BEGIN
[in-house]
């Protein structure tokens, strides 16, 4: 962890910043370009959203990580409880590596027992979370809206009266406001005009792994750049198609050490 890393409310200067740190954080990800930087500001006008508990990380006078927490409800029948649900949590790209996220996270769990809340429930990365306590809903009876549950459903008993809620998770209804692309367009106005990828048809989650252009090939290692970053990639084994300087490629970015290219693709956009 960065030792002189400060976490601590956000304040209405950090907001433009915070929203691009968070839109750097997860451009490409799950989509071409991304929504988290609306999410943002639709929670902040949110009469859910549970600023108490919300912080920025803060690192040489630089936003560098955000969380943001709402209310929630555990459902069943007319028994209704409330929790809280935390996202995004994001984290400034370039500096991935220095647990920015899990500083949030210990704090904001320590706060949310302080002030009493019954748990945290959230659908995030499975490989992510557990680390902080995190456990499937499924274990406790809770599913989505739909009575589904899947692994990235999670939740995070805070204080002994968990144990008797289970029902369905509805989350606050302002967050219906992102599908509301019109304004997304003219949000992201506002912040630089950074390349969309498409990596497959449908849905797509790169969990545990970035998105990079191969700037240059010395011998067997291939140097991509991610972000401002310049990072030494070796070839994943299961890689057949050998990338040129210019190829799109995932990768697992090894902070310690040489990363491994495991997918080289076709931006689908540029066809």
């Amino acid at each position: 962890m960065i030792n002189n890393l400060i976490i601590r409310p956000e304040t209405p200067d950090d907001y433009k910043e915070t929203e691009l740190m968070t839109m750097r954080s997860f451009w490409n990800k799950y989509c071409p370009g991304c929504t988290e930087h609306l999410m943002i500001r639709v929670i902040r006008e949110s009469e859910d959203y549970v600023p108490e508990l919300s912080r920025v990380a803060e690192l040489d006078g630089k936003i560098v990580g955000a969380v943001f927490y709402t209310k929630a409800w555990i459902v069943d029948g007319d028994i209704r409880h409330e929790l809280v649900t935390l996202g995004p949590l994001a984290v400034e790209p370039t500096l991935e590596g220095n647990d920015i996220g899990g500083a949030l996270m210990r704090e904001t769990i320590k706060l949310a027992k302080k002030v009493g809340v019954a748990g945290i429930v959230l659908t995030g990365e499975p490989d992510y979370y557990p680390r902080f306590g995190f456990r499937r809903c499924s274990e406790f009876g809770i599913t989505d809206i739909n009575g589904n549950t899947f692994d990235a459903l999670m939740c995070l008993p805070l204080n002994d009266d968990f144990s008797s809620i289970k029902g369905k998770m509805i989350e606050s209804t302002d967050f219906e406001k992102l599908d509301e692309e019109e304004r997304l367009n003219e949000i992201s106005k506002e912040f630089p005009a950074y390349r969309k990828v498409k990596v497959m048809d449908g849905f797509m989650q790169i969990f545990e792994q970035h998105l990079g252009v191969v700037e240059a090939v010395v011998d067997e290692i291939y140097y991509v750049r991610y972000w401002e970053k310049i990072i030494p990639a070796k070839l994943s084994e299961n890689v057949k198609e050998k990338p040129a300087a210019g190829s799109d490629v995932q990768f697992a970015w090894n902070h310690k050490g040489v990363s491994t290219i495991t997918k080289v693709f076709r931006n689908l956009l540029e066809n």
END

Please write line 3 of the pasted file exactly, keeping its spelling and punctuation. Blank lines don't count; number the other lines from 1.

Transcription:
């Amino acid at each position: 962890m960065i030792n002189n890393l400060i976490i601590r409310p956000e304040t209405p200067d950090d907001y433009k910043e915070t929203e691009l740190m968070t839109m750097r954080s997860f451009w490409n990800k799950y989509c071409p370009g991304c929504t988290e930087h609306l999410m943002i500001r639709v929670i902040r006008e949110s009469e859910d959203y549970v600023p108490e508990l919300s912080r920025v990380a803060e690192l040489d006078g630089k936003i560098v990580g955000a969380v943001f927490y709402t209310k929630a409800w555990i459902v069943d029948g007319d028994i209704r409880h409330e929790l809280v649900t935390l996202g995004p949590l994001a984290v400034e790209p370039t500096l991935e590596g220095n647990d920015i996220g899990g500083a949030l996270m210990r704090e904001t769990i320590k706060l949310a027992k302080k002030v009493g809340v019954a748990g945290i429930v959230l659908t995030g990365e499975p490989d992510y979370y557990p680390r902080f306590g995190f456990r499937r809903c499924s274990e406790f009876g809770i599913t989505d809206i739909n009575g589904n549950t899947f692994d990235a459903l999670m939740c995070l008993p805070l204080n002994d009266d968990f144990s008797s809620i289970k029902g369905k998770m509805i989350e606050s209804t302002d967050f219906e406001k992102l599908d509301e692309e019109e304004r997304l367009n003219e949000i992201s106005k506002e912040f630089p005009a950074y390349r969309k990828v498409k990596v497959m048809d449908g849905f797509m989650q790169i969990f545990e792994q970035h998105l990079g252009v191969v700037e240059a090939v010395v011998d067997e290692i291939y140097y991509v750049r991610y972000w401002e970053k310049i990072i030494p990639a070796k070839l994943s084994e299961n890689v057949k198609e050998k990338p040129a300087a210019g190829s799109d490629v995932q990768f697992a970015w090894n902070h310690k050490g040489v990363s491994t290219i495991t997918k080289v693709f076709r931006n689908l956009l540029e066809n």